“Mumbai had never experienced five extremely heavy rainfall events (200 mm or 20 cm rainfall) in a single season in its history, something very unique that occurred in 2019,” Hosalikar said.

As mentioned above, Maharashtra reported the most deaths--377 or 22% of total fatalities caused by floods and heavy rains. It was followed by West Bengal (225), Kerala (181), Madhya Pradesh (181) and Gujarat (150), official data show. More than 20 million people were affected across 10 states; and 283 districts in 14 states were affected.

Source: Disaster Management Division, Ministry of Home Affairs; Figures as on September 30, 2019. *Average in 22 districts; **(June 8, 2019 to September 30, 2019); ***(June 1, 2019 to September 30, 2019); ****(May 3, 2019 till September 30, 2019). Note: 14 states counted with deaths reported, Delhi did not state/report any death so not counted. Situation report have not been received from 14 states/UTs: Andhra Pradesh, Chhattisgarh, Goa, Jammu and Kashmir, Jharkhand, Haryana, Nagaland, Mizoram, Manipur, Sikkim, Tamil Nadu, Telangana, Dadra & Nagar Haveli and Lakshadweep.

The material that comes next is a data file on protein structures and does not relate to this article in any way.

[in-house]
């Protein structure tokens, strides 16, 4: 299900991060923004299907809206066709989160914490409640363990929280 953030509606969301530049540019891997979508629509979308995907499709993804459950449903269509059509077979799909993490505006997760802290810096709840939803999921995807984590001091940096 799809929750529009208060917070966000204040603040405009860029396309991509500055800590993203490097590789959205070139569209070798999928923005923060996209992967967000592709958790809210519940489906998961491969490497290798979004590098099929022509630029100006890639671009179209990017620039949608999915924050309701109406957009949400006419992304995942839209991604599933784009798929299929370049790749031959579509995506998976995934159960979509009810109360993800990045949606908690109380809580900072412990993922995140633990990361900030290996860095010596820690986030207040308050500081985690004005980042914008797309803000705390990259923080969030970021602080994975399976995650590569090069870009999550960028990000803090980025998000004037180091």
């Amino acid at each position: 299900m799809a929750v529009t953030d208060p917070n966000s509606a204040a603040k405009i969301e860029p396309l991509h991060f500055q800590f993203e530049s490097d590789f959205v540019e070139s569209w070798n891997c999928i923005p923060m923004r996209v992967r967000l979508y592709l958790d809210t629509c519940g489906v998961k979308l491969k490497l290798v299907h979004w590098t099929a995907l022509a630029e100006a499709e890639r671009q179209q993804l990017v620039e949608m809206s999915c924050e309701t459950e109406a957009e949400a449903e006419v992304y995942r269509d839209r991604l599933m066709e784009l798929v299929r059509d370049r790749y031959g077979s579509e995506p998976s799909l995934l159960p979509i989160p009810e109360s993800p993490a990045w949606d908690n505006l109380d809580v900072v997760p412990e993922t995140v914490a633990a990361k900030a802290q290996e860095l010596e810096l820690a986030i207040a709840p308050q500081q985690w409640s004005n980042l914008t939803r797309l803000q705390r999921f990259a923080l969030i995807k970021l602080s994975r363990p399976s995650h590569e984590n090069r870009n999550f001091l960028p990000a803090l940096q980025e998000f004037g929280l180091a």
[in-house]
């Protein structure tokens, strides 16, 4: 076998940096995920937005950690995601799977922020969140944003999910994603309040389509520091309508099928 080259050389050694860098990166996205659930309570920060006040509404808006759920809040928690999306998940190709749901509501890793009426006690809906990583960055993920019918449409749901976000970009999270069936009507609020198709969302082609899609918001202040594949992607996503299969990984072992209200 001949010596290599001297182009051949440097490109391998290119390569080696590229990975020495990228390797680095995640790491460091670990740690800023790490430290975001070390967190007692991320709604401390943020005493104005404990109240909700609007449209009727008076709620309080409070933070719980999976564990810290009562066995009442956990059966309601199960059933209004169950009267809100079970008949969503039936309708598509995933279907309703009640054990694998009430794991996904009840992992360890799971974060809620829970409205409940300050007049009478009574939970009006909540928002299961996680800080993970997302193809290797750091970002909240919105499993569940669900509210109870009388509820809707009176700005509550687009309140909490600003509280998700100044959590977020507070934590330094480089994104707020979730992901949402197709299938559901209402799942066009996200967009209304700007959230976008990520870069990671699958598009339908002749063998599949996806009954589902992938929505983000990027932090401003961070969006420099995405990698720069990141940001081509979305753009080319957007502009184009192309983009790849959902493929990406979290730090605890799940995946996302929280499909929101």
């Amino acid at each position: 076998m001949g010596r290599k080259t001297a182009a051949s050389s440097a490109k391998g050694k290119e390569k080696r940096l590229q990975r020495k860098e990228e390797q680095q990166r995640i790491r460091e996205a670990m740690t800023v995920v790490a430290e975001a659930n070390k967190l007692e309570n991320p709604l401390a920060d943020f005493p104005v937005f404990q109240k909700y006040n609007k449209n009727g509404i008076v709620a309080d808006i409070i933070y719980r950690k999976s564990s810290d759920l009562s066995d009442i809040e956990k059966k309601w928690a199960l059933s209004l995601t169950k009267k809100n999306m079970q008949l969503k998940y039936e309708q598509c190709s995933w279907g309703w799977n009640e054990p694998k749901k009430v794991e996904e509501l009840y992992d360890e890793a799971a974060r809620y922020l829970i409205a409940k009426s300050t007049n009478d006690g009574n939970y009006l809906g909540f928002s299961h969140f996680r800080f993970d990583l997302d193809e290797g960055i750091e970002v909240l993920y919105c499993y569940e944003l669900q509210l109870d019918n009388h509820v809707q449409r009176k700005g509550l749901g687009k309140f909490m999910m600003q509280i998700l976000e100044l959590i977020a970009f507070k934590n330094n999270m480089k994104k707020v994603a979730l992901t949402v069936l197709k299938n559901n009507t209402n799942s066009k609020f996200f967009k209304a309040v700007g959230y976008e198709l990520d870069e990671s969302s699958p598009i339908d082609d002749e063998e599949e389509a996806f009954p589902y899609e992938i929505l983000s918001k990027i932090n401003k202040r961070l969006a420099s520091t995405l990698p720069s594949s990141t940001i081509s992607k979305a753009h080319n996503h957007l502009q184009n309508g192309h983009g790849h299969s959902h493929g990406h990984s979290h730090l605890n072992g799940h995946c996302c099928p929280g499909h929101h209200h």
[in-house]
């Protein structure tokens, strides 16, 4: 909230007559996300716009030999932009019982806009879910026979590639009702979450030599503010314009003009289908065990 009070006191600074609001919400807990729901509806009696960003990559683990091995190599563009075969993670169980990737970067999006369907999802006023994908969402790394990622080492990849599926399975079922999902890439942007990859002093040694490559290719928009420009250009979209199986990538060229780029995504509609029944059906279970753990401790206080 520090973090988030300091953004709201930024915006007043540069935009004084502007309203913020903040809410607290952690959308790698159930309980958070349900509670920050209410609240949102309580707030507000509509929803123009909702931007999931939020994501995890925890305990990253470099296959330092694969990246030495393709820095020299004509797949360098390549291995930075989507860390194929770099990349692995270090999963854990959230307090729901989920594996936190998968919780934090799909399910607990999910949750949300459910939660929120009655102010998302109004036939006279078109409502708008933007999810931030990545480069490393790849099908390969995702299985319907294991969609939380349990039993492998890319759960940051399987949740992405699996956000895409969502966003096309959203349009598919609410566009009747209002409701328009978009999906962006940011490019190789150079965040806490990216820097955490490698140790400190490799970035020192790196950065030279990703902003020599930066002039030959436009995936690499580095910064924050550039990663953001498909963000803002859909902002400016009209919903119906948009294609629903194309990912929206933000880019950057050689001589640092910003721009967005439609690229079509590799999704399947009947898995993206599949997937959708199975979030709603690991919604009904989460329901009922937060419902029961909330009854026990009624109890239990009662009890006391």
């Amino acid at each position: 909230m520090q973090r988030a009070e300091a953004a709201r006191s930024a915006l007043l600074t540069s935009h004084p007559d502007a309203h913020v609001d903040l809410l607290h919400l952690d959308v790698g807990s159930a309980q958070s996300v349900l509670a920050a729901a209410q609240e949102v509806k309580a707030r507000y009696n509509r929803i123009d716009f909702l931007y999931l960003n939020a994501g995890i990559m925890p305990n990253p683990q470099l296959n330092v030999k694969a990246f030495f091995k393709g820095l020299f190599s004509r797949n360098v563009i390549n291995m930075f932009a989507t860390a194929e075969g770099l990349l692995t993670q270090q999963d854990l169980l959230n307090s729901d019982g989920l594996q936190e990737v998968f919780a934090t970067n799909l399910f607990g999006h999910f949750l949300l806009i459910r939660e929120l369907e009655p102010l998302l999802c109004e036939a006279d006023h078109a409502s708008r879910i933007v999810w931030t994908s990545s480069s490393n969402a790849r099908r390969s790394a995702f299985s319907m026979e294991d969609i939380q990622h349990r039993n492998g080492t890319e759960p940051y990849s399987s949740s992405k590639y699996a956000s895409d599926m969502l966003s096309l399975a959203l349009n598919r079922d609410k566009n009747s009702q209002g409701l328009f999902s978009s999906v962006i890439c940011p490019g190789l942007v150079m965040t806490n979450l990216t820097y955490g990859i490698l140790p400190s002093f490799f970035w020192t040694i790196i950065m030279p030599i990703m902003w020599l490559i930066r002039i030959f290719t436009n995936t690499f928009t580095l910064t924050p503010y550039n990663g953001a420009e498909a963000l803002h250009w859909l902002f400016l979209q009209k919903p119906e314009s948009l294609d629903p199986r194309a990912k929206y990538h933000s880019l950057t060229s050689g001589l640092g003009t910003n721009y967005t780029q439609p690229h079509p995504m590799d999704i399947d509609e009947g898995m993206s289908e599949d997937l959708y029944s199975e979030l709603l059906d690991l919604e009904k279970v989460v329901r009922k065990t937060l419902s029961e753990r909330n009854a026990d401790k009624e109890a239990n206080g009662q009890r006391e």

The climate change factor

As many as 6,585 people lost their lives due to rain-related natural calamities--such as cyclones, floods and landslides--in India over three years ending July 18, 2019, according to official data, IndiaSpend reported on July 29, 2019.

Over 64 years, 107,487 people died due to heavy rains and floods across India between 1953 and 2017, according to Central Water Commission data presented to the Rajya Sabha (Parliament’s upper house) on March 19, 2018, we reported on July 17, 2018.